The Softer Side of Sears

Oh, no! Sears is still a retailer!

Sears Holdings, whose 3,800 Sears and Kmart stores make it the nation’s fourth-largest broad-line retailer, surprised investors with an earnings announcement yesterday. For the first nine weeks of the current quarter, same-store sales fell 3.9 percent from last year, and quarterly profits could fall by up to 45 percent. CEO Aylwin Lewis noted that the company had been hurt by declining appliance sales (that darned housing market) and needed “to become more relevant to consumers.” (That’s retail-ese for our merchandise bites.) The stock plummeted about 10 percent on the news.

The declining same-store sales for Kmart and Sears were nothing new, but the negative market reaction was. For the last several years, Sears Holdings, a mini-conglomerate cobbled together by hedge-fund whiz Eddie Lampert, has been a stock market darling. (Here’s the stunning five-year chart.) Lampert acquired Kmart, which went bankrupt in January 2002, brought it out of bankruptcy, and used it as a platform to acquire Sears in 2005. Generally, investors have been indifferent to the fact that Sears and Kmart continue to be what they were before Lampert gained control of them—unhip, old retailers whose fortunes rely on middle- to lower-middle-income consumers. The stock soared not because investors believed Lampert would revive the fortunes of these retailers but because they believed he’d perform some of that famed hedge-fund alchemy on the companies—by liberating the value of the firm’s real estate, by selling off stores, by turning the company itself into a publicly traded hedge fund, or by using cash flow to buy back stock.

But yesterday’s unexpectedly poor financial results have thrown the declining performance of the retailing operations into ugly relief. Most retailers measure their success by same-store sales. At both Sears and Kmart, that metric has been trending in the wrong direction. In fiscal year 2005, according to the company’s annual report, same-store sales fell 5.3 percent. Last year, they fell 3.7 percent. In the first quarter of 2007, they slipped another 3.9 percent. For most retailers, such a decline would be a wake-up call—after all, fixed costs like rent, labor, and energy don’t fall simply because same-store sales fall. Speaking at the annual meeting in May, Lampert acknowledged the importance of same-store sales but noted, “They just don’t matter as much as people have suggested. They’re not the be-all and end-all.”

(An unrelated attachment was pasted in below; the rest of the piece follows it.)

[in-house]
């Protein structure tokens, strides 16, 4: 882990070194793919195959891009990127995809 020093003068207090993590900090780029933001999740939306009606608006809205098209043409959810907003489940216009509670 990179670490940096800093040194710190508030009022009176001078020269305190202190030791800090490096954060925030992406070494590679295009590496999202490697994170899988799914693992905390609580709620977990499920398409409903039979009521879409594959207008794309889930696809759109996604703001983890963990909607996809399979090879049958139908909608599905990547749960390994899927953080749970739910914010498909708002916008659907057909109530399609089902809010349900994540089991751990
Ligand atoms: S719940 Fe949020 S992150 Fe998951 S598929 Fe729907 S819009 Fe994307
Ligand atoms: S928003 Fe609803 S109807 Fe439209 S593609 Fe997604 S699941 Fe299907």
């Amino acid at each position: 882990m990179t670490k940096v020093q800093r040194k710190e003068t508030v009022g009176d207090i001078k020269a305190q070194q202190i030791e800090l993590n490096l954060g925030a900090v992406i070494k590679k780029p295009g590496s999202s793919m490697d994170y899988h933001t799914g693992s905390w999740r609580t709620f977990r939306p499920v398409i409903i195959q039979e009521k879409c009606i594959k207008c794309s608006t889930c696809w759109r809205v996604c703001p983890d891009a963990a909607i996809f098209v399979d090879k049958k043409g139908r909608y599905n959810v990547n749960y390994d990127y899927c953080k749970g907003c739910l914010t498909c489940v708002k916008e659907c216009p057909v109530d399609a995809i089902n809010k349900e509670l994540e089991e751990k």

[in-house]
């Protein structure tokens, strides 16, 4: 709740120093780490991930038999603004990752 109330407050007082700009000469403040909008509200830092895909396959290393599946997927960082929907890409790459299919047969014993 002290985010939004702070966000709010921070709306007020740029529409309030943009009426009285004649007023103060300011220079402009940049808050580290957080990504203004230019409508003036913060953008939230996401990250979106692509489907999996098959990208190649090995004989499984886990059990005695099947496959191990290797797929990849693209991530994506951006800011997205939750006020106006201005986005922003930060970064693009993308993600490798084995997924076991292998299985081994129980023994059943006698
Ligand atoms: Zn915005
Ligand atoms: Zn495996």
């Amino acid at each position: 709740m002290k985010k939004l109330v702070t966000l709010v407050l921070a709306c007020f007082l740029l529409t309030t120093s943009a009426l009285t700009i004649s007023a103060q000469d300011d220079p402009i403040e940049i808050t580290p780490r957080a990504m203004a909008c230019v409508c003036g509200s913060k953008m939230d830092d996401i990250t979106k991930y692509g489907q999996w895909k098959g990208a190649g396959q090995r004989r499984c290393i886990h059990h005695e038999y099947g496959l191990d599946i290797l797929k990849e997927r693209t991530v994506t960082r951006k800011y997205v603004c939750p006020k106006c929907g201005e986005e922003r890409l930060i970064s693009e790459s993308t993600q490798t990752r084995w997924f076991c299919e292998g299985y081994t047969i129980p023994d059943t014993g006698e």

Indeed, Sears and Kmart haven’t responded to the sales slump by spending heavily on promotion and advertising, or by sprucing up stores. Far from it. In fiscal 2004, when they were independent firms, Kmart and Sears combined invested more than $1 billion in capital expenditures. But in 2005 and 2006, the combined capital expenditures amounted to only $546 million and $474 million, respectively. In the first quarter of 2007, Sears Holdings’ capital expenditures were only $113 million. The same quarter, it reported depreciation and amortization—the declining value of property due to wear and tear—of $263 million.

In the last few years, in fact, Sears Holdings has spent more buying back its own stock than it has on making sure its stores are attractive shopping emporiums. Since the third quarter of fiscal 2005, the company has spent $1.9 billion to buy 13.8 million shares—at an average price of $137. With the stock currently at about $155, those purchases still seem like shrewd moves. But Sears reports that in the “nine-week period ended July 7, 2007, the company repurchased 2.8 million common shares at a total cost of $484 million, or an average price of $174.67 per share.” Ouch.

It is facile and generally wrong to draw conclusions based on one day of trading. Despite Tuesday’s 10 percent plunge, the stock has still far outpaced the broader market in recent years, and long-term investors have made tons of money. (We should all be so lucky as to have Eddie Lampert manage our money.) And Lampert has more to gain than anybody else from Sears’ long-term success. The most recent proxy shows he controls 42.5 percent of the shares; yesterday, he (or his fund) lost about a billion dollars.

Yet while the long-term trend for the stock remains positive, the long-term trend for the business that underlies that stock looks rather poor. Sears Holdings is suffering from three factors that have been evident to every investor: 1) the decline in same-store sales and ownership’s seeming indifference to Sears’ and Kmart’s declining appearance and market share; 2) the tenuous competitive position it holds, having to compete with aggressive rivals like Best Buy, Circuit City, Target, Wal-Mart, J.C. Penney, and other big-box retailers and middlebrow department stores; and 3) an unkind macroeconomic climate. As the largest seller of home appliances, Sears is uniquely exposed to the slumping housing market.

Until yesterday, when Sears Holdings was primarily a finance story, none of these ill winds seemed to matter. It’s as if Sears stockholders woke up and realized that instead of owning a hedge fund, they own two huge, slipping retailers that happen to be run by a financial genius without much stated interest or demonstrated competency in middle-market retailing.